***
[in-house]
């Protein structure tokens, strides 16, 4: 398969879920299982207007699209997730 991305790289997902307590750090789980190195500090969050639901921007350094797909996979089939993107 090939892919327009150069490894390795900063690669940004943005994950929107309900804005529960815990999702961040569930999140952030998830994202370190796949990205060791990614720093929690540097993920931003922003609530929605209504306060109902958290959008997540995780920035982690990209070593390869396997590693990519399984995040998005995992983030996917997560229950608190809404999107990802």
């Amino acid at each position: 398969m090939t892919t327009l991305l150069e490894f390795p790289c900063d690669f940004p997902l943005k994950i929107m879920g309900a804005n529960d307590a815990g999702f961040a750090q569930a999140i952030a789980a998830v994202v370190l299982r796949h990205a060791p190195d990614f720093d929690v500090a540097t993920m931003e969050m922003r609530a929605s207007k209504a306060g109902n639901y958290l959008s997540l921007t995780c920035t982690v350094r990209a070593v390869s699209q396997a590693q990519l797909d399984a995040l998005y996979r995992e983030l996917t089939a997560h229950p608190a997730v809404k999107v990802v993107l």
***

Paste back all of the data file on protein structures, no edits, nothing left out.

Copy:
[in-house]
């Protein structure tokens, strides 16, 4: 398969879920299982207007699209997730 991305790289997902307590750090789980190195500090969050639901921007350094797909996979089939993107 090939892919327009150069490894390795900063690669940004943005994950929107309900804005529960815990999702961040569930999140952030998830994202370190796949990205060791990614720093929690540097993920931003922003609530929605209504306060109902958290959008997540995780920035982690990209070593390869396997590693990519399984995040998005995992983030996917997560229950608190809404999107990802």
């Amino acid at each position: 398969m090939t892919t327009l991305l150069e490894f390795p790289c900063d690669f940004p997902l943005k994950i929107m879920g309900a804005n529960d307590a815990g999702f961040a750090q569930a999140i952030a789980a998830v994202v370190l299982r796949h990205a060791p190195d990614f720093d929690v500090a540097t993920m931003e969050m922003r609530a929605s207007k209504a306060g109902n639901y958290l959008s997540l921007t995780c920035t982690v350094r990209a070593v390869s699209q396997a590693q990519l797909d399984a995040l998005y996979r995992e983030l996917t089939a997560h229950p608190a997730v809404k999107v990802v993107l």